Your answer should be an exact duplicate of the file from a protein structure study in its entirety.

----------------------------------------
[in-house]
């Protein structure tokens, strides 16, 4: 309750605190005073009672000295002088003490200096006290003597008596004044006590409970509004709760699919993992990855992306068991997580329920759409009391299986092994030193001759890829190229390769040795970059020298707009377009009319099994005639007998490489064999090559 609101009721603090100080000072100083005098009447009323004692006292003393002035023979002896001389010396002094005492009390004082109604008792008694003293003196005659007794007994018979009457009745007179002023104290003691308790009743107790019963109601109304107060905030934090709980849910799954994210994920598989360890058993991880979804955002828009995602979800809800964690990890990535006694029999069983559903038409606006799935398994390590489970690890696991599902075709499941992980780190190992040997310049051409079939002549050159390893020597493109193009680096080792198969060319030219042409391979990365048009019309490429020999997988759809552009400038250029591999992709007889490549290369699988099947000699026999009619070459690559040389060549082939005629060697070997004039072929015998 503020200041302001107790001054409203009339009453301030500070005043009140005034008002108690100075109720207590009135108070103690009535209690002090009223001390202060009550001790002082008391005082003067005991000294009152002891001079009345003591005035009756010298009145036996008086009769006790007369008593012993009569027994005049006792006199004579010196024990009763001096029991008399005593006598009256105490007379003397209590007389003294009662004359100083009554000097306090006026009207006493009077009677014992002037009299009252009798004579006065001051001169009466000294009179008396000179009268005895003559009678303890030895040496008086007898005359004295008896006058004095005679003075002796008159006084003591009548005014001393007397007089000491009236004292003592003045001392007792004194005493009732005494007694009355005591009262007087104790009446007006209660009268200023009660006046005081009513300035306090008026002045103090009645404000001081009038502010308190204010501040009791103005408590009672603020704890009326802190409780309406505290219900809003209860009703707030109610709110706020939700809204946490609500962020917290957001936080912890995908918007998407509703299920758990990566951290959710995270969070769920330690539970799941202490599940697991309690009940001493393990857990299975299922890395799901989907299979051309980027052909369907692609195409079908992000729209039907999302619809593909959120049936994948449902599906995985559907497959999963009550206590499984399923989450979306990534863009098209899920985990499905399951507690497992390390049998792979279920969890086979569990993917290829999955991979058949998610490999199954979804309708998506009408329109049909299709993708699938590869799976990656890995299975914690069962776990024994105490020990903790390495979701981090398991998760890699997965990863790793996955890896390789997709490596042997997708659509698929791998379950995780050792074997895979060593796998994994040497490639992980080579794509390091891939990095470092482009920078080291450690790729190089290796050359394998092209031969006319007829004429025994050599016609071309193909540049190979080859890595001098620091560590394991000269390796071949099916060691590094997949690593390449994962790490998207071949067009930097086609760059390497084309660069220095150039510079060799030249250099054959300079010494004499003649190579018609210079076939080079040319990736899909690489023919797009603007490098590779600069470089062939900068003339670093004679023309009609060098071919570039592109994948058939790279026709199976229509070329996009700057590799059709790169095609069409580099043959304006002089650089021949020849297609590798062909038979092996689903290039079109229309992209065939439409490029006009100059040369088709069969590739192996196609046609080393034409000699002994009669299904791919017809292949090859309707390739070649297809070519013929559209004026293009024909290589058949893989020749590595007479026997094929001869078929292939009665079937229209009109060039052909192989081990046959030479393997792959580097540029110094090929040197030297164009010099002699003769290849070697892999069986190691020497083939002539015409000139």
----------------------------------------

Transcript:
[in-house]
């Protein structure tokens, strides 16, 4: 309750605190005073009672000295002088003490200096006290003597008596004044006590409970509004709760699919993992990855992306068991997580329920759409009391299986092994030193001759890829190229390769040795970059020298707009377009009319099994005639007998490489064999090559 609101009721603090100080000072100083005098009447009323004692006292003393002035023979002896001389010396002094005492009390004082109604008792008694003293003196005659007794007994018979009457009745007179002023104290003691308790009743107790019963109601109304107060905030934090709980849910799954994210994920598989360890058993991880979804955002828009995602979800809800964690990890990535006694029999069983559903038409606006799935398994390590489970690890696991599902075709499941992980780190190992040997310049051409079939002549050159390893020597493109193009680096080792198969060319030219042409391979990365048009019309490429020999997988759809552009400038250029591999992709007889490549290369699988099947000699026999009619070459690559040389060549082939005629060697070997004039072929015998 503020200041302001107790001054409203009339009453301030500070005043009140005034008002108690100075109720207590009135108070103690009535209690002090009223001390202060009550001790002082008391005082003067005991000294009152002891001079009345003591005035009756010298009145036996008086009769006790007369008593012993009569027994005049006792006199004579010196024990009763001096029991008399005593006598009256105490007379003397209590007389003294009662004359100083009554000097306090006026009207006493009077009677014992002037009299009252009798004579006065001051001169009466000294009179008396000179009268005895003559009678303890030895040496008086007898005359004295008896006058004095005679003075002796008159006084003591009548005014001393007397007089000491009236004292003592003045001392007792004194005493009732005494007694009355005591009262007087104790009446007006209660009268200023009660006046005081009513300035306090008026002045103090009645404000001081009038502010308190204010501040009791103005408590009672603020704890009326802190409780309406505290219900809003209860009703707030109610709110706020939700809204946490609500962020917290957001936080912890995908918007998407509703299920758990990566951290959710995270969070769920330690539970799941202490599940697991309690009940001493393990857990299975299922890395799901989907299979051309980027052909369907692609195409079908992000729209039907999302619809593909959120049936994948449902599906995985559907497959999963009550206590499984399923989450979306990534863009098209899920985990499905399951507690497992390390049998792979279920969890086979569990993917290829999955991979058949998610490999199954979804309708998506009408329109049909299709993708699938590869799976990656890995299975914690069962776990024994105490020990903790390495979701981090398991998760890699997965990863790793996955890896390789997709490596042997997708659509698929791998379950995780050792074997895979060593796998994994040497490639992980080579794509390091891939990095470092482009920078080291450690790729190089290796050359394998092209031969006319007829004429025994050599016609071309193909540049190979080859890595001098620091560590394991000269390796071949099916060691590094997949690593390449994962790490998207071949067009930097086609760059390497084309660069220095150039510079060799030249250099054959300079010494004499003649190579018609210079076939080079040319990736899909690489023919797009603007490098590779600069470089062939900068003339670093004679023309009609060098071919570039592109994948058939790279026709199976229509070329996009700057590799059709790169095609069409580099043959304006002089650089021949020849297609590798062909038979092996689903290039079109229309992209065939439409490029006009100059040369088709069969590739192996196609046609080393034409000699002994009669299904791919017809292949090859309707390739070649297809070519013929559209004026293009024909290589058949893989020749590595007479026997094929001869078929292939009665079937229209009109060039052909192989081990046959030479393997792959580097540029110094090929040197030297164009010099002699003769290849070697892999069986190691020497083939002539015409000139």